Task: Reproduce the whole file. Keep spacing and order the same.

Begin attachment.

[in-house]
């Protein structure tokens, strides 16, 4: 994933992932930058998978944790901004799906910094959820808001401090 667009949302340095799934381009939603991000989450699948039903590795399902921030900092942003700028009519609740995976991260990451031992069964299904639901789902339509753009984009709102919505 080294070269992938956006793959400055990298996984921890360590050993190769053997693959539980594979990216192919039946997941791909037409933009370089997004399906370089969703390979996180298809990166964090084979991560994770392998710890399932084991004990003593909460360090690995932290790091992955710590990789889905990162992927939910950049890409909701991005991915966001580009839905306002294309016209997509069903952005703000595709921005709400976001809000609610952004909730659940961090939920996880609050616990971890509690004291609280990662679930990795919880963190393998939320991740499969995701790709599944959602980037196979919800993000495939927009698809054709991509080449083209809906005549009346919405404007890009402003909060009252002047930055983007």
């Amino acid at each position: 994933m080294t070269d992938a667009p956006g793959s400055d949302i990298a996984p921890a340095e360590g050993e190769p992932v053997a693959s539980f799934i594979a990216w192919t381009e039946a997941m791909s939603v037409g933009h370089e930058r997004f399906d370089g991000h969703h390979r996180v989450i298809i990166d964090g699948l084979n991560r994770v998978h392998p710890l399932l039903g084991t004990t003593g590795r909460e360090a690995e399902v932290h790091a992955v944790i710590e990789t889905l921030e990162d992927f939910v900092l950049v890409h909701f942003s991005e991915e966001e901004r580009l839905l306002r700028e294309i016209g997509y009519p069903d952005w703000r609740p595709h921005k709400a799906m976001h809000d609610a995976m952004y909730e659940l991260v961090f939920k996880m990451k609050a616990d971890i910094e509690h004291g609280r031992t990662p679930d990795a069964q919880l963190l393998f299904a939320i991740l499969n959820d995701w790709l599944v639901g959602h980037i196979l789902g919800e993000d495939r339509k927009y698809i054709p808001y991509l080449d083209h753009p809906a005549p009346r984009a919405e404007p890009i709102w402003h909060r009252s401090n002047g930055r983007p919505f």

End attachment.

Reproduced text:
[in-house]
């Protein structure tokens, strides 16, 4: 994933992932930058998978944790901004799906910094959820808001401090 667009949302340095799934381009939603991000989450699948039903590795399902921030900092942003700028009519609740995976991260990451031992069964299904639901789902339509753009984009709102919505 080294070269992938956006793959400055990298996984921890360590050993190769053997693959539980594979990216192919039946997941791909037409933009370089997004399906370089969703390979996180298809990166964090084979991560994770392998710890399932084991004990003593909460360090690995932290790091992955710590990789889905990162992927939910950049890409909701991005991915966001580009839905306002294309016209997509069903952005703000595709921005709400976001809000609610952004909730659940961090939920996880609050616990971890509690004291609280990662679930990795919880963190393998939320991740499969995701790709599944959602980037196979919800993000495939927009698809054709991509080449083209809906005549009346919405404007890009402003909060009252002047930055983007």
């Amino acid at each position: 994933m080294t070269d992938a667009p956006g793959s400055d949302i990298a996984p921890a340095e360590g050993e190769p992932v053997a693959s539980f799934i594979a990216w192919t381009e039946a997941m791909s939603v037409g933009h370089e930058r997004f399906d370089g991000h969703h390979r996180v989450i298809i990166d964090g699948l084979n991560r994770v998978h392998p710890l399932l039903g084991t004990t003593g590795r909460e360090a690995e399902v932290h790091a992955v944790i710590e990789t889905l921030e990162d992927f939910v900092l950049v890409h909701f942003s991005e991915e966001e901004r580009l839905l306002r700028e294309i016209g997509y009519p069903d952005w703000r609740p595709h921005k709400a799906m976001h809000d609610a995976m952004y909730e659940l991260v961090f939920k996880m990451k609050a616990d971890i910094e509690h004291g609280r031992t990662p679930d990795a069964q919880l963190l393998f299904a939320i991740l499969n959820d995701w790709l599944v639901g959602h980037i196979l789902g919800e993000d495939r339509k927009y698809i054709p808001y991509l080449d083209h753009p809906a005549p009346r984009a919405e404007p890009i709102w402003h909060r009252s401090n002047g930055r983007p919505f």